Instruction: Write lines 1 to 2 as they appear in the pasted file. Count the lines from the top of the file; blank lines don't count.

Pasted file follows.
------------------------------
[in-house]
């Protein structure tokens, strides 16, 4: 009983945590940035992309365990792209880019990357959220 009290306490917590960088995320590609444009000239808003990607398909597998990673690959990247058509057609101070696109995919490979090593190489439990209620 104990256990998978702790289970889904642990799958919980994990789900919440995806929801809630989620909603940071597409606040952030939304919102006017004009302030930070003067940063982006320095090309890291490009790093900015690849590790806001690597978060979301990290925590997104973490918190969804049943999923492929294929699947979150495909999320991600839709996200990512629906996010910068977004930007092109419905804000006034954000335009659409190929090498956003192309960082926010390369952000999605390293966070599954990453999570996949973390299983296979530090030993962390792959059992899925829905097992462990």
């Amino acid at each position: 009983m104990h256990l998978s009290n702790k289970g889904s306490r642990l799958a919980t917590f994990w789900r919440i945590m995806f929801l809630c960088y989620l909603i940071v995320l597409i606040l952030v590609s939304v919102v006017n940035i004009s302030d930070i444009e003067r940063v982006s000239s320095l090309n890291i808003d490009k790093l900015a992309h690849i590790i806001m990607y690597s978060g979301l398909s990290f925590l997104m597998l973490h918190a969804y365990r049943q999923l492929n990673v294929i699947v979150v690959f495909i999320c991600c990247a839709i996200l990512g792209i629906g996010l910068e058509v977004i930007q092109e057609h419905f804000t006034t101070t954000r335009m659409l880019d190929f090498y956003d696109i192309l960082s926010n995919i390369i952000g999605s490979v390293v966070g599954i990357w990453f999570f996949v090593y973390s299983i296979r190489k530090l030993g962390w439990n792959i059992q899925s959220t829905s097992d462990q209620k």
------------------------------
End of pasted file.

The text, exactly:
[in-house]
């Protein structure tokens, strides 16, 4: 009983945590940035992309365990792209880019990357959220 009290306490917590960088995320590609444009000239808003990607398909597998990673690959990247058509057609101070696109995919490979090593190489439990209620 104990256990998978702790289970889904642990799958919980994990789900919440995806929801809630989620909603940071597409606040952030939304919102006017004009302030930070003067940063982006320095090309890291490009790093900015690849590790806001690597978060979301990290925590997104973490918190969804049943999923492929294929699947979150495909999320991600839709996200990512629906996010910068977004930007092109419905804000006034954000335009659409190929090498956003192309960082926010390369952000999605390293966070599954990453999570996949973390299983296979530090030993962390792959059992899925829905097992462990």